Guyana on Sunday strongly refuted claims by Caribbean Airlines Limited (CAL) that Guyanese duty free rum purchases made at the Cheddi Jagan International Airport (CJIA) were being seized from transiting passengers in Trinidad in keeping with security requirements by that country and the United States’ (US) Transportation Security Administration (TSA).
A top official of Guyana’s aviation sector laid the blame squarely at CAL, saying that carrier bluntly refused to comply with the CJIA’s proposed solution to allow passengers to purchase duty free liquor and place them in their checked luggage rather than take it aboard the plane. That proposal would have entailed supervision by CJIA and CAL’s security.
“The issues that Caribbean Airlines is raising about interference with their TSA regulations and so on do not arise at all. The passenger has no duty-free in their hand,” the Guyanese aviation decision-maker told Demerara Waves Online News. Instead, that official said, CAL’s representatives at CJIA have been telling outgoing passengers that they risked having their duty free rum seized in Trinidad and “gave them no option.”
Demerara Waves Online News was told that CAL’s Area Manager- South America- Roy Ferguson refused in writing to facilitate the arrangement in a sterile area where passengers’ duty-free rum purchases would have been placed in their checked luggage. “Our directives had absolutely no extra-territorial effect and did not in any way impinge upon the TSA regulations or directives affecting the Piarco (International) Airport,” the official said.
While Minister responsible for Aviation, David Patterson did not disclose the details of CJIA’s proposed solution that has been so far rubbished by CAL, he said that airport corporation’s board acknowledged that TSA rules are part of the reason for the impasse, any new measures would cost CAL and that Trinidad and Tobago’s Piarco International Airport is not under the control of CAL. “They (the board) agreed that this is not only a CAL matter and other stakeholders are involved.”
“For those reasons, they sought to find a solution that was local, meaning that the burden (and majority of costs) would be borne be the CJIA, duty free operators and local security groups. The proposal that was refused called for all actions to be taken be done in Guyana, before departure to Trinidad, thus the requirements of TTCAA (Trinidad and Tobago Civil Aviation Authority) and TSA would not have been compromised,” the minister said.
Patterson said that sadly CAL refused to cooperate with the CJIA board-suggested option and was unwilling to offer any alternative. “Finally the Board objected strongly to the fact that CAL agents were telling passengers on check in that “buying duty free products in Guyana, was at their own risk” plus informing them “that they have an opportunity to purchase duty free in Trinidad without the same risks.”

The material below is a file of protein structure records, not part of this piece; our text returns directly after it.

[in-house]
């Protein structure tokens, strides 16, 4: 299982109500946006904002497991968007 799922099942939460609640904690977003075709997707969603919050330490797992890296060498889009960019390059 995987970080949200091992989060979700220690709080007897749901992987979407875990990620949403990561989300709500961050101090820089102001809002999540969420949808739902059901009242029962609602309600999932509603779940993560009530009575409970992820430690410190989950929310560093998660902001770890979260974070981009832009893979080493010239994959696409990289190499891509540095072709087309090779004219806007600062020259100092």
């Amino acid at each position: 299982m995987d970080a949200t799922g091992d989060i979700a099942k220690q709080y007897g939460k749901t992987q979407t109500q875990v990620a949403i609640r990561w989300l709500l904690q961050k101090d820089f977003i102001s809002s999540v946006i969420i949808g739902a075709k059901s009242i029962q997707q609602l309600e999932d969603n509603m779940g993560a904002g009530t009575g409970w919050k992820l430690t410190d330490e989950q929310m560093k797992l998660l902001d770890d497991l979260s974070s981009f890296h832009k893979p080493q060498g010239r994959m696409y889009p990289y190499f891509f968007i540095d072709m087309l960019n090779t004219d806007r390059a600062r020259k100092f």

CAL has since requested a meeting with top CJIA officials aimed at resolving the issue in this market which is regarded as a major one to that Trinidad and Tobago-owned carrier. A senior airport negotiator said CJIA would be sticking to its position that CAL must facilitate the proposed solution or any other option that would allow Guyanese to take their duty free purchases to their final destination, mainly the US. “Either that or whatever solution that facilitates the movement through (of duty-free liquor purchases) but from our point of view it does not appear that we can rely on Caribbean Airlines to provide a solution in Trinidad to this problem. I would have to say that there appears to be a conflict of business interests and it appears that it might be in the interest of Caribbean Airlines to ensure that iur duty-free (purchases) are not processed through Trinidad,” the official who spoke on condition of anonymity said.
The Minister responsible for Aviation hoped that the two sides would resolve the issue to their mutual benefit. “It is my personal hope that this matter can be resolved in the best interest of the Guyanese public and business as well as our long standing partner in aviation- CAL,” he said.
The aviation official said that after CJIA took all necessary steps orally, in writing and administratively CAL was issued with a directive to comply within 21 days which expires on July 6, 2016 or its air services agreement would be cancelled.
Guyana government aviation sector officials accused CAL of sabotaging the country’s rum industry and the duty free shops at the CJIA. They said the concessionaires have begun pressuring the airport authority to fix the issue, especially since they have registered low sales among the 27,000 passengers who came and left Guyana after the recent 50th Independence Anniversary celebrations.